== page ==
Ron Paul addressing UT Campus
Paul's visit to UT campus was his second during a three-day campaign in Texas. The presidential candidate presented his ideas and plans for office regarding the war on drugs, the wars in Iraq and Afghanistan, controversial bills like SOPA and the national debt.
|Ron Paul addressing UT Campus ||Cody Permenter|
A politician admitted to thousands of students Thursday night that “alcohol is many more fold dangerous than marijuana” and even asked, “Why can’t we protect the liberty to put into your bodies whatever you choose?” As if the crowd wasn’t rowdy enough, the youths on The University of Texas LBJ Lawn went even wilder as Ron Paul presented his beliefs to them.
Despite only having 80 delegates to front-runner Mitt Romney’s 846, Paul told his followers that this was a great time to continue the revolution because no matter what changes were going to happen soon.
“People have woken up and said, ‘Look, this isn’t working so well anymore,’” said Paul. “This monetary system doesn’t work, this entitlement system enriches the rich and not the poor, and also we have a foreign policy that is deeply flawed and most people by a large majority say it’s time to come home.”
The reason why I think students love Ron Paul so much is that most of the population is very disillusioned with the ‘business as usual' type of politics that dominates both seats, whether Republican or Democrat. Also the wars and national debt issues are starting to pile up, and our generation is going to have to foot the bill sooner or later and that’s why most of the people are starting to get up in arms about this.
Paul went on to say that getting back American’s liberties was his focus. He said that even though Americans managed to stop the “Stop Online Piracy Act” (SOPA), politicians still went into the House on Thursday and “overwhelmingly passed” a new bill called CISPA, or the Cyber Intelligence Sharing in Protection Act.
CISPA, similarly to SOPA, is a controversial bill due to its potential to violate privacy rights as it allows websites to hand over your personal data to the government. It’s intent, however, is to protect America’s intern interests against attacks.
Other controversial bills that Paul denounced were the Patriot Act and the National Defense Authorization Act, saying that these bills and other laws were passed due to careless interpretation of the Constitution. He said that once he’s elected president he would get rid of “40,000 useless laws.”
The topic turned too war, and Paul acknowledged that not a single war has been declared since World War II. Paul said American needed to follow the law and only declare war by the people through their elected representatives.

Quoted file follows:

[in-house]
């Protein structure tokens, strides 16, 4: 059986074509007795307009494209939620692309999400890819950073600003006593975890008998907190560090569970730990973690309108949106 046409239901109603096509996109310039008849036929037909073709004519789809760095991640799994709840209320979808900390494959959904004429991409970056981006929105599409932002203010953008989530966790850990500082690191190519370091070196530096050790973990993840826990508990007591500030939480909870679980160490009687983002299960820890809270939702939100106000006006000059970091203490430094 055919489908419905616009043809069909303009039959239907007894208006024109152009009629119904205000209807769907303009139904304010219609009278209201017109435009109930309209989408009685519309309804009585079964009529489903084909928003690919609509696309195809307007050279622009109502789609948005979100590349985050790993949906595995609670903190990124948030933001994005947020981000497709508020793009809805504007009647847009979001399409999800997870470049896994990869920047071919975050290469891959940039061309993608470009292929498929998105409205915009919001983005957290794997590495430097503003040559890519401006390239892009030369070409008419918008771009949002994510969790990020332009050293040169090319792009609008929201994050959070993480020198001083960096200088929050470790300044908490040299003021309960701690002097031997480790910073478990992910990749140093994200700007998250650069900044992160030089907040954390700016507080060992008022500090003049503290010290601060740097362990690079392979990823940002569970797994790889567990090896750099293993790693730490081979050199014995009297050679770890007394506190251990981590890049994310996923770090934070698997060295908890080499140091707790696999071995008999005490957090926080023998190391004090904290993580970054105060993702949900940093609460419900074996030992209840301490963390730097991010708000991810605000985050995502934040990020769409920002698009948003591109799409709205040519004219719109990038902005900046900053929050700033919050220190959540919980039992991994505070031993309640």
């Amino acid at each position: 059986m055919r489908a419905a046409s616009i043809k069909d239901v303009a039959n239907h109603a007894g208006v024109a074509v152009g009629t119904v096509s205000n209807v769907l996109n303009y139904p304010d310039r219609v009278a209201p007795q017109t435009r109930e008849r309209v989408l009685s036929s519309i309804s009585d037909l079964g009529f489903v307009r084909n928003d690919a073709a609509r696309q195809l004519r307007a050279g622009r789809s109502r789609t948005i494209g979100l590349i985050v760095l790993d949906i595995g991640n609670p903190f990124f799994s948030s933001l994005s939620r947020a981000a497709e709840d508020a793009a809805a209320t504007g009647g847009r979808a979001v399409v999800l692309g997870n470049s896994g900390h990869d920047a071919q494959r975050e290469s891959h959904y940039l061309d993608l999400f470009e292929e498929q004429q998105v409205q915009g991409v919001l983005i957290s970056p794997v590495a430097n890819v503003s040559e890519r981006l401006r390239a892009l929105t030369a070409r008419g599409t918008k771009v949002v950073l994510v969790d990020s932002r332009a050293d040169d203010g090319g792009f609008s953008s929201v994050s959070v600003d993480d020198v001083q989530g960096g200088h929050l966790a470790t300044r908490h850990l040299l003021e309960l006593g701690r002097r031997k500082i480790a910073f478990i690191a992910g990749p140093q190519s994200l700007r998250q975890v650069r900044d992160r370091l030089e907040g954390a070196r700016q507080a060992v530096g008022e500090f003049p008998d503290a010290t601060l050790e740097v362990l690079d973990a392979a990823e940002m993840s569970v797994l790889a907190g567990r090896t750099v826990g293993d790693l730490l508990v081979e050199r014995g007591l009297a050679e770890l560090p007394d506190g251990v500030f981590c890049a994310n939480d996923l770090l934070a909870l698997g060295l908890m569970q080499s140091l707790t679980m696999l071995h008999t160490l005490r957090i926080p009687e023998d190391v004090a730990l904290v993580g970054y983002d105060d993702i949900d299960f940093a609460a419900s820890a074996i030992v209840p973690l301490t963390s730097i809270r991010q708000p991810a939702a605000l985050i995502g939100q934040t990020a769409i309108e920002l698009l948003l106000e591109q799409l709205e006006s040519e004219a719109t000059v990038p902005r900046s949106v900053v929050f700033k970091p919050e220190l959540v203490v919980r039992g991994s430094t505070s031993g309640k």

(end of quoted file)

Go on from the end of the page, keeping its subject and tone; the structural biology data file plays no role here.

“Had we been following that law we’d have been in no wars since World War II,” he said. “Think about how much wealthier this country would be; think of how much less death and destruction we would have.”
Paul said that the national debt has been pushed up by $4 trillion due to wars in the Middle East, and that politicians on both sides of the spectrum were too eager to jump into more wars with Syria and Iran. Later on, he also claimed that 9/11 had nothing to do with Iraq and that there was no need to invade it.
As for other reasons for our national debt, Paul discussed the need to repeal the Federal Reserve Act, and lessen government regulation.
On that note, Paul hit a popular note by also mentioning that he believes the war on drugs has done more harm than the drugs themselves, and that the government has no business regulating personal lifestyles.
Aside from his hands-off approach to recreational drugs, President of Libertarian Longhorns Jose Nino said that there are other reasons students love the GOP nominee.
“The reason why I think students love Ron Paul so much is that most of the population is very disillusioned with the ‘business as usual' type of politics that dominates both seats, whether Republican or Democrat,” said Nino. “Also the wars and national debt issues are starting to pile up, and our generation is going to have to foot the bill sooner or later and that’s why most of the people are starting to get up in arms about this.”
This visit was Paul's second during a three-day campaign in Texas that ends with a rally at the University of Houston Friday night.